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The size of borrowing - In More or Less this week we asked a simple question about Gordon Brown's golden rule.
Metadata describing this Open University audio programme
Series: More or less; Series 2
Episode 5
First transmission date: 2005-07-21
Published: 2005
Rights Statement: Rights owned or controlled by The Open University
Restrictions on use: This material can be used in accordance with The Open University conditions of use. A link to the conditions can be found at the bottom of all OU Digital Archive web pages.
Duration: 00:24:19
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Producer: Michael Blastland
Contributors: A. W Dilnot; Rob Eastway; Sam Savage
Publisher: BBC Open University
Subject terms: Mathematical statistics; Social sciences--Statistical methods
Footage description: The size of borrowing - In More or Less this week we asked a simple question about Gordon Brown's golden rule. The rule says that the government must keep the budget in balance over the economic cycle, so that there is no excessive borrowing. But this week, the Chancellor changed the accounting period in which that balance has to be achieved. A huge fuss followed, with critics accusing him of fiddling the figures and re-jigging the rule to mask problems with the budget. But More or Less looked at the margin by which it was feared he would break the rule and asked its favourite question about the current row: was the figure at the bottom of it all a big number? 'Masters of measurement' - We visited Britain's National Physical Laboratory, the masters of measurement, where we looked at two areas of its work, measuring sound and light. We also examined some of the applications, from the clunk of a quality car door to the satellite imagery used to calculate the rate of global warming. Healthy workout - Then there is exercise. It was reported that a few short bursts got you just as fit as a longer trudge around the gym, a charter for couch potatoes, said the headlines. But there were two variables in this equation, duration and intensity, one more easily measured than the other. We looked at the other. And while we are feeling sporty, we asked if maths can tell us how to win gold medals at the Olympics or how to take a penalty. Rob Eastway talked Andrew Dilnot through the hidden mathematics of sport. Mean mistakes - Finally, for this programme and this series, we talked to Sam Savage about what he calls the flaw of averages. He told us why basing your plans on the average of your expectations for the future can be disastrous, with some vivid examples from all walks of life.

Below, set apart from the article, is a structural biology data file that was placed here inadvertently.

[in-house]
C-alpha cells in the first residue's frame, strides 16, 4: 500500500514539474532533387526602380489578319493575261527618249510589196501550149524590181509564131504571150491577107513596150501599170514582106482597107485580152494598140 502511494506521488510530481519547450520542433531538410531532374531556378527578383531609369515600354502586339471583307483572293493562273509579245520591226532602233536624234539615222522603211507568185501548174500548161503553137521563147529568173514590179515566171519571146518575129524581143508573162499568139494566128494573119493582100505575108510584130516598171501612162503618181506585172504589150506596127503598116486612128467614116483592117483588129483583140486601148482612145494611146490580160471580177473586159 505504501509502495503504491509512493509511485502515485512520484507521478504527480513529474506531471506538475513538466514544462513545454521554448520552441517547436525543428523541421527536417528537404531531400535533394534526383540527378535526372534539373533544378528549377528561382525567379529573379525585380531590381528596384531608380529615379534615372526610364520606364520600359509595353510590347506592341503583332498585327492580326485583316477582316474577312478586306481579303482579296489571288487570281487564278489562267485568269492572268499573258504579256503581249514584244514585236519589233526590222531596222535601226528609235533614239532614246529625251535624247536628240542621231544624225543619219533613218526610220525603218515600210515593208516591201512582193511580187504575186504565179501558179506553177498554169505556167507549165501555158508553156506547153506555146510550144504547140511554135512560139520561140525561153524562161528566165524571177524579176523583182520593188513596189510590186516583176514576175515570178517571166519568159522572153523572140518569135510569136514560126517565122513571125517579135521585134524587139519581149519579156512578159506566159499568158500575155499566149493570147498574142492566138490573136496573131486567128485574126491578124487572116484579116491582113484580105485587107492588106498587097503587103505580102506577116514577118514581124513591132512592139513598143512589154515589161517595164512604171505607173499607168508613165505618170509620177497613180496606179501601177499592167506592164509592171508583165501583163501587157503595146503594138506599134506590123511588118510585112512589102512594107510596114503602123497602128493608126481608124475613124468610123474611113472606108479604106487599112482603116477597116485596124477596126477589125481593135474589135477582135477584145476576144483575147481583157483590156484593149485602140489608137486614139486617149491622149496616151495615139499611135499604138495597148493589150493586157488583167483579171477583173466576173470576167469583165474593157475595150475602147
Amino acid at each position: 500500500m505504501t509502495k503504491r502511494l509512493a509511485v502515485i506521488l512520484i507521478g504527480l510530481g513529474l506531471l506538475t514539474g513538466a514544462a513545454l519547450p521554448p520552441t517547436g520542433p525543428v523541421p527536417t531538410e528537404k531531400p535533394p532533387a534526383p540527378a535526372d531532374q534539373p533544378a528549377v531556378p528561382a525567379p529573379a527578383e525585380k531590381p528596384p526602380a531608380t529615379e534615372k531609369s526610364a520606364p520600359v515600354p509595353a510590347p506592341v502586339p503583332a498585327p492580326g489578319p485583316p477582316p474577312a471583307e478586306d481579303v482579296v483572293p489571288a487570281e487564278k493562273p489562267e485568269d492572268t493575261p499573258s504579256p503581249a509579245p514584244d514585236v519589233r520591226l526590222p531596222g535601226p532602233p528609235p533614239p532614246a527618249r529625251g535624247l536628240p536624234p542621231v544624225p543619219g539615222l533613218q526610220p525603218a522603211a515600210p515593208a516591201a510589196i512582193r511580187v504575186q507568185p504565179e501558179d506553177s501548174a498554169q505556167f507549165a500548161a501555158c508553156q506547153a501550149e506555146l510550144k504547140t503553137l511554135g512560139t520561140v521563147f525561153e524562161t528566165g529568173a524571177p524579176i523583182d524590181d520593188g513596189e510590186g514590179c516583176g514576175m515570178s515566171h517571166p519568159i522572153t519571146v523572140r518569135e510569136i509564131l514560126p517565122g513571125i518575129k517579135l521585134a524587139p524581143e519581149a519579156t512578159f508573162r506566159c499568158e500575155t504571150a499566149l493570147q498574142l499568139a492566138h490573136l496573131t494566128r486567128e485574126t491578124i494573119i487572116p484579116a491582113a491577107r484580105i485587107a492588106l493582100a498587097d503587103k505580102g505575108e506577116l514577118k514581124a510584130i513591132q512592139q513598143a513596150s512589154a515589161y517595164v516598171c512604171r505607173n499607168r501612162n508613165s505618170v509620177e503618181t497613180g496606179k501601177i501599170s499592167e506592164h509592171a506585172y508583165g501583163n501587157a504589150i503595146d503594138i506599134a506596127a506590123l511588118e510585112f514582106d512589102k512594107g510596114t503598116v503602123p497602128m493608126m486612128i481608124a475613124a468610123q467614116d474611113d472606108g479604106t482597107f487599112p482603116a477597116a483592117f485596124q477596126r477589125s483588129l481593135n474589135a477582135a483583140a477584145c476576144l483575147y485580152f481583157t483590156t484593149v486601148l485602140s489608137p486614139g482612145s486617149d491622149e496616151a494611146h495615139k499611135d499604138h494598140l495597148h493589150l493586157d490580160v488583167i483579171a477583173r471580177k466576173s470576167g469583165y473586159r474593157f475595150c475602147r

Production number: AUDA930A
Available to public: no